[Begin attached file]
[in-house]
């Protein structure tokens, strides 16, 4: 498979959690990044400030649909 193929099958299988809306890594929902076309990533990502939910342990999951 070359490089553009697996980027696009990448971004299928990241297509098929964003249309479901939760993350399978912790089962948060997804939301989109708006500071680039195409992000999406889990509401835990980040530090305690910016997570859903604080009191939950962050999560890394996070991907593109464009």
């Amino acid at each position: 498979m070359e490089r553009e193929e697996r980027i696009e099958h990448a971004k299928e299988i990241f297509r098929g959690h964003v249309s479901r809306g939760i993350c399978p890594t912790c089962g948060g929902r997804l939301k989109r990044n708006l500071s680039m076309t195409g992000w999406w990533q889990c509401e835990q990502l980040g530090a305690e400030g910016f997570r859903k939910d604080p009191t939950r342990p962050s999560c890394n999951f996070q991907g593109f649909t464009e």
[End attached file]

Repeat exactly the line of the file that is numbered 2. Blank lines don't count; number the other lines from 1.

């Protein structure tokens, strides 16, 4: 498979959690990044400030649909 193929099958299988809306890594929902076309990533990502939910342990999951 070359490089553009697996980027696009990448971004299928990241297509098929964003249309479901939760993350399978912790089962948060997804939301989109708006500071680039195409992000999406889990509401835990980040530090305690910016997570859903604080009191939950962050999560890394996070991907593109464009």